New report and post on Biden’s supply chain plans
First, many of the supply chains that are key to U.S. energy security go through China. Addressing this requires that a wide host of government agencies — not just the traditional “environmental” ones — have a climate focus. (rooseveltinstitute.org/publications/r…)
China accounts for:
80% of rare earth production/refining
61% of lithium refining for batteries/EVs
100% of the processing of natural graphite needed for batteries
97% of production of silicon wafers used in solar panels and
80% the global lithium-ion battery recycling capacity.
To put these numbers in context, OPEC has caused angst among U.S. geopolitics experts for decades. But the 13 OPEC nations control only 40% of global petroleum production. (forbes.com/sites/kenrapoz…)
If the world moves to a post-carbon economy, without unprecedented levels of policy activism, countries will be more than twice as dependent on China for some energy products as they are now on OPEC for petroleum. Here’s how the Department of Energy put it.
The prospect of conflict between supply chain resilience and ambitious decarbonization goals is not hypothetical: it’s currently stirring up a major conflict in Washington over the trajectory of solar power. (washingtonpost.com/business/2022/…)
All this means — without a sustained industrial policy strategy — the green transition could look a lot like the last few decades of globalization policy, pitting (carbon) efficiency against jobs. (foreignaffairs.com/articles/unite…) China is not waiting for the “market” to sort it out, instead consistently setting and beating targets for market dominance in green industries — many of which saw their major technological leaps in the US supported with US taxpayer $. See eg @GregNemet. (amazon.com/How-Solar-Ener…)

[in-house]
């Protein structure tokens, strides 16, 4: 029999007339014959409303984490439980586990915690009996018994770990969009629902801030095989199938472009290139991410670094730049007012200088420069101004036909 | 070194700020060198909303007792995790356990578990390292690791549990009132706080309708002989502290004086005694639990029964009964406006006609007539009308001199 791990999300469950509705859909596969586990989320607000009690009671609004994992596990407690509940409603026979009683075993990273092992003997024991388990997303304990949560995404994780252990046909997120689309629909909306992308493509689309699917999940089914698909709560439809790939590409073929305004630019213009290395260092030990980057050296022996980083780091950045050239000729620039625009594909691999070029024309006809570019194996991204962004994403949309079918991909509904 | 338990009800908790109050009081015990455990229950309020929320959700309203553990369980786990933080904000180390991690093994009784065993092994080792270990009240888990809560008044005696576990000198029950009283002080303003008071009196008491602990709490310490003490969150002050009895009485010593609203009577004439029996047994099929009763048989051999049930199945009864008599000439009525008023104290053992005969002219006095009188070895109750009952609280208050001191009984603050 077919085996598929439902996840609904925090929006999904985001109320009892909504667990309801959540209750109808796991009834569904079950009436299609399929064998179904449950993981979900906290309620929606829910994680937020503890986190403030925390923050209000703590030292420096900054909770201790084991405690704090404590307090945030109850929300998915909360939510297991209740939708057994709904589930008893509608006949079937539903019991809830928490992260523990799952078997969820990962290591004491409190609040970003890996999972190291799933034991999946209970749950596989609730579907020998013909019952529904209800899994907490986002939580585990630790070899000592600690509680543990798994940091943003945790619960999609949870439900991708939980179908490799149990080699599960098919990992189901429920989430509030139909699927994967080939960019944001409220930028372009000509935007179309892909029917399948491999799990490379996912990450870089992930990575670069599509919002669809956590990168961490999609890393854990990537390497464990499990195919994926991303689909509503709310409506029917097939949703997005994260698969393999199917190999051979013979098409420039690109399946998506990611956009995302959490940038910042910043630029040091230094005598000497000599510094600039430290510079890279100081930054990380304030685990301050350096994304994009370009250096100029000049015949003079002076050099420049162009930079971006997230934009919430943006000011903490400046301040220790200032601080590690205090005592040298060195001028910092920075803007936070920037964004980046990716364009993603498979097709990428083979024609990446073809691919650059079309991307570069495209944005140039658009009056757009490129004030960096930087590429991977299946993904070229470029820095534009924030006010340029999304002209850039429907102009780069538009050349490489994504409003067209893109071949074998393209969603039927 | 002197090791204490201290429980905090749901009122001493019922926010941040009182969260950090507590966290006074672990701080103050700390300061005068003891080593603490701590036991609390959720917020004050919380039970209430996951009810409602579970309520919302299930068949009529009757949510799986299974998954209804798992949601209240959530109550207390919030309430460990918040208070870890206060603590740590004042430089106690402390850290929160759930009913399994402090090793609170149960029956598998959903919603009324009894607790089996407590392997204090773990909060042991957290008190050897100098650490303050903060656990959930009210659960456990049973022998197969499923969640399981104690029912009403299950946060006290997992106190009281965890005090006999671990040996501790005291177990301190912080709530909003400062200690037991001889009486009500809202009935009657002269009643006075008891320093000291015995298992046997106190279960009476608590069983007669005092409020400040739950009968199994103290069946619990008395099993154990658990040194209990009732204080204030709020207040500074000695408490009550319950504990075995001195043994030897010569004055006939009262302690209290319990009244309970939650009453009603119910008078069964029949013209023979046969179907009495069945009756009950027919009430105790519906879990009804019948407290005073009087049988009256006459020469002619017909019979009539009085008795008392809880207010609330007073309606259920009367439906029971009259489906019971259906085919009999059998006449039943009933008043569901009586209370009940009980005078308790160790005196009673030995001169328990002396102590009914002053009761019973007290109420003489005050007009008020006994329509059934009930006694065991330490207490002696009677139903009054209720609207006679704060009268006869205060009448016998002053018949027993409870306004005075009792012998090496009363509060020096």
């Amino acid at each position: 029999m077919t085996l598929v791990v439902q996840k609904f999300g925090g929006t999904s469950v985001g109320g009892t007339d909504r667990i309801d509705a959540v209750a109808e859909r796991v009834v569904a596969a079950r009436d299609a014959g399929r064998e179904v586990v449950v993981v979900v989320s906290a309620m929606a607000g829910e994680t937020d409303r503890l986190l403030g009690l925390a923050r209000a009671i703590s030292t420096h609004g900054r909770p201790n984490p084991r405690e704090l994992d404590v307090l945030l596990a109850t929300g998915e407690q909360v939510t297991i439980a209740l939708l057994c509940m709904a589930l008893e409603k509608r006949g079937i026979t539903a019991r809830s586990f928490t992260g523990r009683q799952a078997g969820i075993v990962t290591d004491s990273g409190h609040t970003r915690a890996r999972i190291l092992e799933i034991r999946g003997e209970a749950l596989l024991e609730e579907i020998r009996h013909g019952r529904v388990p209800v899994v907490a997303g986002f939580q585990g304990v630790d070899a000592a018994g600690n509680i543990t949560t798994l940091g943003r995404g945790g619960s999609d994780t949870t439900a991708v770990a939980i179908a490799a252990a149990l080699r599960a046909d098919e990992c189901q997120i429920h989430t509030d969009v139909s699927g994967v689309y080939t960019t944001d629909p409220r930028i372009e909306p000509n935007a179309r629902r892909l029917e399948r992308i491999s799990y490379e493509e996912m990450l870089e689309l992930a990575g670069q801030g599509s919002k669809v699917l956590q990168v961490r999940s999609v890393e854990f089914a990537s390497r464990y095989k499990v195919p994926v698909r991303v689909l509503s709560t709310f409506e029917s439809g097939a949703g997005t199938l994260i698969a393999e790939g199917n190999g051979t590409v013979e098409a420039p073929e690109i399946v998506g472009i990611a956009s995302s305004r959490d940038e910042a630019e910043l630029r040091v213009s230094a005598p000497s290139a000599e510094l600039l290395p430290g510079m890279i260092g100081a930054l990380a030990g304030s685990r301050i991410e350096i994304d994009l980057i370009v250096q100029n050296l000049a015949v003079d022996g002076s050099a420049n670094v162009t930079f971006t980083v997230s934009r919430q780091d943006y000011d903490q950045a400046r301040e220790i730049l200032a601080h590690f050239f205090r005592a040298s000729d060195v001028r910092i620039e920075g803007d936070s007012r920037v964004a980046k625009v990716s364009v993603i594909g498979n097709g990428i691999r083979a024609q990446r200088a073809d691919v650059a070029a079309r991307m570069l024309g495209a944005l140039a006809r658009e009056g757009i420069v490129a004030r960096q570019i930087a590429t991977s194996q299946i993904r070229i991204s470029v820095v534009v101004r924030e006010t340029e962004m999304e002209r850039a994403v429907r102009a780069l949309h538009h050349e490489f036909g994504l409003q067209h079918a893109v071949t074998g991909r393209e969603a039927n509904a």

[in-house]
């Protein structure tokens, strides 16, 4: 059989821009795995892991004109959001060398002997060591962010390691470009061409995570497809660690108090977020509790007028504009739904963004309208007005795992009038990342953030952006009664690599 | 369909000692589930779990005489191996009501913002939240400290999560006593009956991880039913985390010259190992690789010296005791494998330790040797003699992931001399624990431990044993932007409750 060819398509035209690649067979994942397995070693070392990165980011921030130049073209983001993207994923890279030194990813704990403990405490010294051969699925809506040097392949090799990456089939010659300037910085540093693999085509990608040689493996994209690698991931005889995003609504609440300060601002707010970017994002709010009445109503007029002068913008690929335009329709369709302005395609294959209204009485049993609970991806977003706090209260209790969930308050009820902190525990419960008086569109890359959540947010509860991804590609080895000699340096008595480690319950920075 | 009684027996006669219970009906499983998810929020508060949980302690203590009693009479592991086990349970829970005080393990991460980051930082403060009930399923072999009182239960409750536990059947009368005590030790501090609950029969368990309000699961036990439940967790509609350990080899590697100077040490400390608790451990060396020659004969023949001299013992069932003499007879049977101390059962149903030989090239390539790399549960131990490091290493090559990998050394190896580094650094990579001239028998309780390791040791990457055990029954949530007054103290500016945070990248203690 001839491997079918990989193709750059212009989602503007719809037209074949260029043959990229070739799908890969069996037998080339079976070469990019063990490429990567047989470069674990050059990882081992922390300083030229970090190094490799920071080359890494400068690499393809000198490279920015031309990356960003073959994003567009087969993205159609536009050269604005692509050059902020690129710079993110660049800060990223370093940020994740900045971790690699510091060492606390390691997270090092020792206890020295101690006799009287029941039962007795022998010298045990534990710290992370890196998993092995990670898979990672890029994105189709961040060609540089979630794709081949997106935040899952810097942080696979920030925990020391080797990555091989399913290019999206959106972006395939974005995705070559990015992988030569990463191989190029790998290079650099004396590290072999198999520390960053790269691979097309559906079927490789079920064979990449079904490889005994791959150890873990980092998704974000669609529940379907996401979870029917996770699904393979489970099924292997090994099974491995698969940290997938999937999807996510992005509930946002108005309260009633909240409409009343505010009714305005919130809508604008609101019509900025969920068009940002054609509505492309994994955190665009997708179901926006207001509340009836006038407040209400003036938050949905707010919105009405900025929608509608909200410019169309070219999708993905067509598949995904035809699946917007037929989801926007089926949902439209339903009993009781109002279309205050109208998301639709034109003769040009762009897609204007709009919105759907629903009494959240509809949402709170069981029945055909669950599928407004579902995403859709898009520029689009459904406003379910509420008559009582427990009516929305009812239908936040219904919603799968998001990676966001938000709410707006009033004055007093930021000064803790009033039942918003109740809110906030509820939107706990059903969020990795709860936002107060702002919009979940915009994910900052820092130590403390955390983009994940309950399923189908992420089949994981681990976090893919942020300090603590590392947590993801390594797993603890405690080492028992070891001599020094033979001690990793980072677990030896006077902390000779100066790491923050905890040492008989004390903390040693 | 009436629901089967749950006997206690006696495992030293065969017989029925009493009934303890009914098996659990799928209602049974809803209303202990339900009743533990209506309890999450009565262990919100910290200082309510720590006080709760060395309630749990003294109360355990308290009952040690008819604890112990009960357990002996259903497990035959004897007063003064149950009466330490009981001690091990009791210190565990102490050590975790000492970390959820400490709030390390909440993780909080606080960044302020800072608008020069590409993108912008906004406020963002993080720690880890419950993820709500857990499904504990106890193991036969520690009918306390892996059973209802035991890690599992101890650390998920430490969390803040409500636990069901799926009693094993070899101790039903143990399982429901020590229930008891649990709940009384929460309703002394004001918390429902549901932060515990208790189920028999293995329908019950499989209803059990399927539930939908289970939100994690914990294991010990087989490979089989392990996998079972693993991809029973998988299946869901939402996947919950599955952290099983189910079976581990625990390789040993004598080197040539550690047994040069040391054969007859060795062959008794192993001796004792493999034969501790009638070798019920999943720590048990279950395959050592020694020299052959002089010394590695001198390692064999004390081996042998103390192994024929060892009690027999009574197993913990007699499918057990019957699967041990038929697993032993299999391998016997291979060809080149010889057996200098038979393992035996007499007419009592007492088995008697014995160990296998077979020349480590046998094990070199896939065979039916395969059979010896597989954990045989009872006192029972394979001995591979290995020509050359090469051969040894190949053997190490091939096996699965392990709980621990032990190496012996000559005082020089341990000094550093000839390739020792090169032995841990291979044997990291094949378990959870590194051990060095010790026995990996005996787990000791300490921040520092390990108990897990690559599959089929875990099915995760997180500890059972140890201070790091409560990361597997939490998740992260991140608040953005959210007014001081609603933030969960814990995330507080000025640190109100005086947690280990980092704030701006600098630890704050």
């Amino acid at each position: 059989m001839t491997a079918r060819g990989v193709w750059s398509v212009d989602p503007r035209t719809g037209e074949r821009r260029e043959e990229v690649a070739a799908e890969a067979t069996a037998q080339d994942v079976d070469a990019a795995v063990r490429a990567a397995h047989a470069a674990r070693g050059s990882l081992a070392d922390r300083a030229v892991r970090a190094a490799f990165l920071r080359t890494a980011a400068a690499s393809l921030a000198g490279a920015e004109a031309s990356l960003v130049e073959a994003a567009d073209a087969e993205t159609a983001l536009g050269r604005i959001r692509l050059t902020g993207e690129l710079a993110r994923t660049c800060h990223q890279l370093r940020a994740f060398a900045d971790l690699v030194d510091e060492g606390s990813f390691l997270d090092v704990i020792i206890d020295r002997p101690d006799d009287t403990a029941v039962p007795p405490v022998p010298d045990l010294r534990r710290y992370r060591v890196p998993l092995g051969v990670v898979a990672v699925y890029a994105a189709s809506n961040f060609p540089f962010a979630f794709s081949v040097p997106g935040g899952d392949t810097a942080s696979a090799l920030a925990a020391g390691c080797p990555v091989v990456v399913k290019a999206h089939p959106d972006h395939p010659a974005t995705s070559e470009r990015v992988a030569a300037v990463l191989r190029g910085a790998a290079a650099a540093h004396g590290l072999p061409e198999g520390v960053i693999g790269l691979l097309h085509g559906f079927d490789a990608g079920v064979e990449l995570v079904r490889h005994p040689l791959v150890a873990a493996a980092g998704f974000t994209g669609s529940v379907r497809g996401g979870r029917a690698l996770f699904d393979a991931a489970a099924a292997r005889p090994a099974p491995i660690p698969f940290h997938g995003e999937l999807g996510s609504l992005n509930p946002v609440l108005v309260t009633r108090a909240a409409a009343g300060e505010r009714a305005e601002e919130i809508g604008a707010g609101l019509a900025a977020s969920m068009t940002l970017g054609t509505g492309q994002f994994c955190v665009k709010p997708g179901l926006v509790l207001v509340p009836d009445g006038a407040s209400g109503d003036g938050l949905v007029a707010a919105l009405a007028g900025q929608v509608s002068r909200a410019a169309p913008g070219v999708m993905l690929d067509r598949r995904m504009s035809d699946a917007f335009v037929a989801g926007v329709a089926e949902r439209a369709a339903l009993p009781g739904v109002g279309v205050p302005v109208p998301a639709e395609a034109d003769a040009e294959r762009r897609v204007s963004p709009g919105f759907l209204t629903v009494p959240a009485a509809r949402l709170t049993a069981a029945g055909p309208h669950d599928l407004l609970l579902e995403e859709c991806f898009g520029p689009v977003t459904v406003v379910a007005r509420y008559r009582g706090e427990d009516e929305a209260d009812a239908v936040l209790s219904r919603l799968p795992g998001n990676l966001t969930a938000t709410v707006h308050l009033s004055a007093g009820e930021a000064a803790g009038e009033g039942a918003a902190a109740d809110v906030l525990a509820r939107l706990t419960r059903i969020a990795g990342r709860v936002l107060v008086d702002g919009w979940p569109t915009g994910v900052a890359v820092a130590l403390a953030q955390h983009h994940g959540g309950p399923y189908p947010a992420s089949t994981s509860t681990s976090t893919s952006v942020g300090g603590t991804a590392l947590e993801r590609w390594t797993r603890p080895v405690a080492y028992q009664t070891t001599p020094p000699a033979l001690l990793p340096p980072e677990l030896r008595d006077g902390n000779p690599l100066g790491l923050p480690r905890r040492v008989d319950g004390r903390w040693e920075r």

Second, the supply chain reports represent a shift in thinking about the boundary between state and market. Instead of paeans to big business, the reports document how trusting firms to make supply and siting decisions has produced extreme vulnerability. (rooseveltinstitute.org/publications/r…) Fixing this will require -at a minimum — more government visibility into supply chains, smarter use of procurement tools, and rethinking how we put state resources at the disposal of private actors,
Third takeaway: achieving the industrial policy goals will require tolerance of /legitimacy for a bigger public sector, including coordination of competing resource demands by industry. Without these tools, 2032 inflation will make 2022 inflation look tame (rooseveltinstitute.org/publications/r…)
I argue that this new public role requires a revival of the idea of using the state and of labor as countervailing powers against private power. (rooseveltinstitute.org/publications/r…) I draw on oldies but goodies like Karl Polanyi and James Galbraith, but also more recent contributions by @awh @Jacob_S_Hacker and others. (rooseveltinstitute.org/publications/h…) An industrial policy to rebuild/ sustain the power of labor can also further racial justice goals — a point I make drawing on work by @WSpriggs @kstrickland_ @FeliciaWongRI @GIDONGKIM3 @snaidunl @thequister @TVanheuvelen @Prof_CEW
@DavidMadland @zessoules @SLMSociology & more.
As nations ratchet up efforts to decarbonize their economies and address supply chain vulnerabilities, we’ll need to develop a new politics and economics. END (project-syndicate.org/onpoint/what-c…)
(Adapted from this thread.)